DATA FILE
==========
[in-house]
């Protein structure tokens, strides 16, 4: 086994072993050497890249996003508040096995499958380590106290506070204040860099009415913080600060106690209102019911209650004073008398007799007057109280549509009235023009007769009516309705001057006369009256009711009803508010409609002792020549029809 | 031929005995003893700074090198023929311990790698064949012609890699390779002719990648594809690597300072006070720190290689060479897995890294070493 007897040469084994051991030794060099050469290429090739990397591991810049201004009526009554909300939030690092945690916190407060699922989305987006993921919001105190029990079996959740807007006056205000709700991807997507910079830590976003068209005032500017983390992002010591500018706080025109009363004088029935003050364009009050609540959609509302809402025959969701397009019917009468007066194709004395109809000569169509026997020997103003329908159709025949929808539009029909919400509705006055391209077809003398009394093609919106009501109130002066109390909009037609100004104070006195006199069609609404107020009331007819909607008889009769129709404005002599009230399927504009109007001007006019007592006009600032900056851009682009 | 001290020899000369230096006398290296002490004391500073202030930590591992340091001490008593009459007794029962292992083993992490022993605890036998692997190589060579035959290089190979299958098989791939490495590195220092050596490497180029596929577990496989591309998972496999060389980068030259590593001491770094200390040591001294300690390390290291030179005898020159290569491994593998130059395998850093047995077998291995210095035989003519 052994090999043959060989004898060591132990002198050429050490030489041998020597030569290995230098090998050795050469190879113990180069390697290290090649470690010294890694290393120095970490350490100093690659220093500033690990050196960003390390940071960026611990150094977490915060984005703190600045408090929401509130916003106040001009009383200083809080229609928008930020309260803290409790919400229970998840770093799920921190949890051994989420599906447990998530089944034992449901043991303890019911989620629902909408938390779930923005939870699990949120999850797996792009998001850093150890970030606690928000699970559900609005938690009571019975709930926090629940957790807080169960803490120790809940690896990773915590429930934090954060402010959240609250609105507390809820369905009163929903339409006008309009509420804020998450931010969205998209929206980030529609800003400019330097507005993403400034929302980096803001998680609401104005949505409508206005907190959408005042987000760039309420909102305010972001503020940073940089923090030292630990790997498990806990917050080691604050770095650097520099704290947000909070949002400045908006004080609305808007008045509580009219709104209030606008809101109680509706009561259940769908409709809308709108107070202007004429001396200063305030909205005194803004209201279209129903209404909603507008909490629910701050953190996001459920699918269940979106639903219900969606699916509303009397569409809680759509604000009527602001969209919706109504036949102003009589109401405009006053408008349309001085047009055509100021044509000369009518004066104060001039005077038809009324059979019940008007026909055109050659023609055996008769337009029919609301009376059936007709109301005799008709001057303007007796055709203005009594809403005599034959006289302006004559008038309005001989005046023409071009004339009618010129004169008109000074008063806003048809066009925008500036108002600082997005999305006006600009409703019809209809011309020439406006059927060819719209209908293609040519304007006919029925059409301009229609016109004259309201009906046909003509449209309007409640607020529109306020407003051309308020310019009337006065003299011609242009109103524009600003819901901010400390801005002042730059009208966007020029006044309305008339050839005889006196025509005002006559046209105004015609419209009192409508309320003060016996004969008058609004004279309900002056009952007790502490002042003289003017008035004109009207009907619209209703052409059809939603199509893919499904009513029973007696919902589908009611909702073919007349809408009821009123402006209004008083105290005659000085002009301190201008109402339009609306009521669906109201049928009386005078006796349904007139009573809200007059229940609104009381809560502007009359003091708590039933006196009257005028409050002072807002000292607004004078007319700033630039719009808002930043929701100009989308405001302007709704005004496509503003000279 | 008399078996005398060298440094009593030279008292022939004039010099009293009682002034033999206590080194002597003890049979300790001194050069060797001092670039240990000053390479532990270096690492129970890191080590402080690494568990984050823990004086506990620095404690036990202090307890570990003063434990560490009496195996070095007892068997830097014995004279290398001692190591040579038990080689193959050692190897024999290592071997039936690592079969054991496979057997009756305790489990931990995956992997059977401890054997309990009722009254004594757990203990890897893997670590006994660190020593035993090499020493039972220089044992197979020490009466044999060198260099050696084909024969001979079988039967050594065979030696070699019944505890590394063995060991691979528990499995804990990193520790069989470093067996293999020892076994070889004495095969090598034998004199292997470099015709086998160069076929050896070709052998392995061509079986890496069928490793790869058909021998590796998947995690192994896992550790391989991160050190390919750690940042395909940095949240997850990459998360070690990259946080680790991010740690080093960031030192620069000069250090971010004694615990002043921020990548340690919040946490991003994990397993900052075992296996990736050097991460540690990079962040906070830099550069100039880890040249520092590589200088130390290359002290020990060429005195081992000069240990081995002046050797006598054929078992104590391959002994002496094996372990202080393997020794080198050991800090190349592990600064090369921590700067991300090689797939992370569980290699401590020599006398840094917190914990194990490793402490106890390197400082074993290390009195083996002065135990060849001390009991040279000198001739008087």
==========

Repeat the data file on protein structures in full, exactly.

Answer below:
[in-house]
């Protein structure tokens, strides 16, 4: 086994072993050497890249996003508040096995499958380590106290506070204040860099009415913080600060106690209102019911209650004073008398007799007057109280549509009235023009007769009516309705001057006369009256009711009803508010409609002792020549029809 | 031929005995003893700074090198023929311990790698064949012609890699390779002719990648594809690597300072006070720190290689060479897995890294070493 007897040469084994051991030794060099050469290429090739990397591991810049201004009526009554909300939030690092945690916190407060699922989305987006993921919001105190029990079996959740807007006056205000709700991807997507910079830590976003068209005032500017983390992002010591500018706080025109009363004088029935003050364009009050609540959609509302809402025959969701397009019917009468007066194709004395109809000569169509026997020997103003329908159709025949929808539009029909919400509705006055391209077809003398009394093609919106009501109130002066109390909009037609100004104070006195006199069609609404107020009331007819909607008889009769129709404005002599009230399927504009109007001007006019007592006009600032900056851009682009 | 001290020899000369230096006398290296002490004391500073202030930590591992340091001490008593009459007794029962292992083993992490022993605890036998692997190589060579035959290089190979299958098989791939490495590195220092050596490497180029596929577990496989591309998972496999060389980068030259590593001491770094200390040591001294300690390390290291030179005898020159290569491994593998130059395998850093047995077998291995210095035989003519 052994090999043959060989004898060591132990002198050429050490030489041998020597030569290995230098090998050795050469190879113990180069390697290290090649470690010294890694290393120095970490350490100093690659220093500033690990050196960003390390940071960026611990150094977490915060984005703190600045408090929401509130916003106040001009009383200083809080229609928008930020309260803290409790919400229970998840770093799920921190949890051994989420599906447990998530089944034992449901043991303890019911989620629902909408938390779930923005939870699990949120999850797996792009998001850093150890970030606690928000699970559900609005938690009571019975709930926090629940957790807080169960803490120790809940690896990773915590429930934090954060402010959240609250609105507390809820369905009163929903339409006008309009509420804020998450931010969205998209929206980030529609800003400019330097507005993403400034929302980096803001998680609401104005949505409508206005907190959408005042987000760039309420909102305010972001503020940073940089923090030292630990790997498990806990917050080691604050770095650097520099704290947000909070949002400045908006004080609305808007008045509580009219709104209030606008809101109680509706009561259940769908409709809308709108107070202007004429001396200063305030909205005194803004209201279209129903209404909603507008909490629910701050953190996001459920699918269940979106639903219900969606699916509303009397569409809680759509604000009527602001969209919706109504036949102003009589109401405009006053408008349309001085047009055509100021044509000369009518004066104060001039005077038809009324059979019940008007026909055109050659023609055996008769337009029919609301009376059936007709109301005799008709001057303007007796055709203005009594809403005599034959006289302006004559008038309005001989005046023409071009004339009618010129004169008109000074008063806003048809066009925008500036108002600082997005999305006006600009409703019809209809011309020439406006059927060819719209209908293609040519304007006919029925059409301009229609016109004259309201009906046909003509449209309007409640607020529109306020407003051309308020310019009337006065003299011609242009109103524009600003819901901010400390801005002042730059009208966007020029006044309305008339050839005889006196025509005002006559046209105004015609419209009192409508309320003060016996004969008058609004004279309900002056009952007790502490002042003289003017008035004109009207009907619209209703052409059809939603199509893919499904009513029973007696919902589908009611909702073919007349809408009821009123402006209004008083105290005659000085002009301190201008109402339009609306009521669906109201049928009386005078006796349904007139009573809200007059229940609104009381809560502007009359003091708590039933006196009257005028409050002072807002000292607004004078007319700033630039719009808002930043929701100009989308405001302007709704005004496509503003000279 | 008399078996005398060298440094009593030279008292022939004039010099009293009682002034033999206590080194002597003890049979300790001194050069060797001092670039240990000053390479532990270096690492129970890191080590402080690494568990984050823990004086506990620095404690036990202090307890570990003063434990560490009496195996070095007892068997830097014995004279290398001692190591040579038990080689193959050692190897024999290592071997039936690592079969054991496979057997009756305790489990931990995956992997059977401890054997309990009722009254004594757990203990890897893997670590006994660190020593035993090499020493039972220089044992197979020490009466044999060198260099050696084909024969001979079988039967050594065979030696070699019944505890590394063995060991691979528990499995804990990193520790069989470093067996293999020892076994070889004495095969090598034998004199292997470099015709086998160069076929050896070709052998392995061509079986890496069928490793790869058909021998590796998947995690192994896992550790391989991160050190390919750690940042395909940095949240997850990459998360070690990259946080680790991010740690080093960031030192620069000069250090971010004694615990002043921020990548340690919040946490991003994990397993900052075992296996990736050097991460540690990079962040906070830099550069100039880890040249520092590589200088130390290359002290020990060429005195081992000069240990081995002046050797006598054929078992104590391959002994002496094996372990202080393997020794080198050991800090190349592990600064090369921590700067991300090689797939992370569980290699401590020599006398840094917190914990194990490793402490106890390197400082074993290390009195083996002065135990060849001390009991040279000198001739008087």